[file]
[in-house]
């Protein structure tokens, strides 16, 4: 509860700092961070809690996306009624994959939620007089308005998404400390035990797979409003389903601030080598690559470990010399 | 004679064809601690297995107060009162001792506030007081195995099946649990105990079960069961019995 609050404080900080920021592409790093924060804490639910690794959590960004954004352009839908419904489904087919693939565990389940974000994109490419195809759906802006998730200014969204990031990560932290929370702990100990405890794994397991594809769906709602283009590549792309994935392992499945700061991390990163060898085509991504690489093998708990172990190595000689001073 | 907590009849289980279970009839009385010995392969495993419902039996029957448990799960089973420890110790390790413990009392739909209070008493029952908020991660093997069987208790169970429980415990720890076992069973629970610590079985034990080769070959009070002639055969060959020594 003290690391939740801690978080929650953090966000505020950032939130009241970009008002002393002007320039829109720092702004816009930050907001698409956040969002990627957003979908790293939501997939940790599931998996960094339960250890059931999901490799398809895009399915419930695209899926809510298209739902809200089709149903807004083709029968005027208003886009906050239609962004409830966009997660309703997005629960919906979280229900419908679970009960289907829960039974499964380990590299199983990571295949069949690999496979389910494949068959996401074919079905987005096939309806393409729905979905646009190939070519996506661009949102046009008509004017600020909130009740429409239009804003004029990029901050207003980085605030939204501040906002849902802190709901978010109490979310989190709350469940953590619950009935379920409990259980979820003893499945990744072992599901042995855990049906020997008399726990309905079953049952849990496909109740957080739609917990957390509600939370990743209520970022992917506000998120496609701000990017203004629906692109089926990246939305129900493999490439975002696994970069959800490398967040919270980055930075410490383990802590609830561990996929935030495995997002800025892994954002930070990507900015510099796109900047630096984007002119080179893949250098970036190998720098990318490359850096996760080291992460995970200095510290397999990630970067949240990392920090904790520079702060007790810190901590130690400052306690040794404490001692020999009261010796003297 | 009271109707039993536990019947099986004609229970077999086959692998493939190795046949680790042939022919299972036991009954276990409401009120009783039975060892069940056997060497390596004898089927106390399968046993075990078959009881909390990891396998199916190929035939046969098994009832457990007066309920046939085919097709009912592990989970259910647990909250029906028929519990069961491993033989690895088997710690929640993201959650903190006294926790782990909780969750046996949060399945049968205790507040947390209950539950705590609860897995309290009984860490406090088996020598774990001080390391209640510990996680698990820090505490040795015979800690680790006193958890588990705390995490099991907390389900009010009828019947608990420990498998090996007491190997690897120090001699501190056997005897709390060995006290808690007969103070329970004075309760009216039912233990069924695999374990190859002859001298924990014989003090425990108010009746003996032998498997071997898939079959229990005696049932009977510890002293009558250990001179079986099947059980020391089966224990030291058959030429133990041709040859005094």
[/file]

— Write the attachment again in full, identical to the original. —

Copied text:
[in-house]
């Protein structure tokens, strides 16, 4: 509860700092961070809690996306009624994959939620007089308005998404400390035990797979409003389903601030080598690559470990010399 | 004679064809601690297995107060009162001792506030007081195995099946649990105990079960069961019995 609050404080900080920021592409790093924060804490639910690794959590960004954004352009839908419904489904087919693939565990389940974000994109490419195809759906802006998730200014969204990031990560932290929370702990100990405890794994397991594809769906709602283009590549792309994935392992499945700061991390990163060898085509991504690489093998708990172990190595000689001073 | 907590009849289980279970009839009385010995392969495993419902039996029957448990799960089973420890110790390790413990009392739909209070008493029952908020991660093997069987208790169970429980415990720890076992069973629970610590079985034990080769070959009070002639055969060959020594 003290690391939740801690978080929650953090966000505020950032939130009241970009008002002393002007320039829109720092702004816009930050907001698409956040969002990627957003979908790293939501997939940790599931998996960094339960250890059931999901490799398809895009399915419930695209899926809510298209739902809200089709149903807004083709029968005027208003886009906050239609962004409830966009997660309703997005629960919906979280229900419908679970009960289907829960039974499964380990590299199983990571295949069949690999496979389910494949068959996401074919079905987005096939309806393409729905979905646009190939070519996506661009949102046009008509004017600020909130009740429409239009804003004029990029901050207003980085605030939204501040906002849902802190709901978010109490979310989190709350469940953590619950009935379920409990259980979820003893499945990744072992599901042995855990049906020997008399726990309905079953049952849990496909109740957080739609917990957390509600939370990743209520970022992917506000998120496609701000990017203004629906692109089926990246939305129900493999490439975002696994970069959800490398967040919270980055930075410490383990802590609830561990996929935030495995997002800025892994954002930070990507900015510099796109900047630096984007002119080179893949250098970036190998720098990318490359850096996760080291992460995970200095510290397999990630970067949240990392920090904790520079702060007790810190901590130690400052306690040794404490001692020999009261010796003297 | 009271109707039993536990019947099986004609229970077999086959692998493939190795046949680790042939022919299972036991009954276990409401009120009783039975060892069940056997060497390596004898089927106390399968046993075990078959009881909390990891396998199916190929035939046969098994009832457990007066309920046939085919097709009912592990989970259910647990909250029906028929519990069961491993033989690895088997710690929640993201959650903190006294926790782990909780969750046996949060399945049968205790507040947390209950539950705590609860897995309290009984860490406090088996020598774990001080390391209640510990996680698990820090505490040795015979800690680790006193958890588990705390995490099991907390389900009010009828019947608990420990498998090996007491190997690897120090001699501190056997005897709390060995006290808690007969103070329970004075309760009216039912233990069924695999374990190859002859001298924990014989003090425990108010009746003996032998498997071997898939079959229990005696049932009977510890002293009558250990001179079986099947059980020391089966224990030291058959030429133990041709040859005094």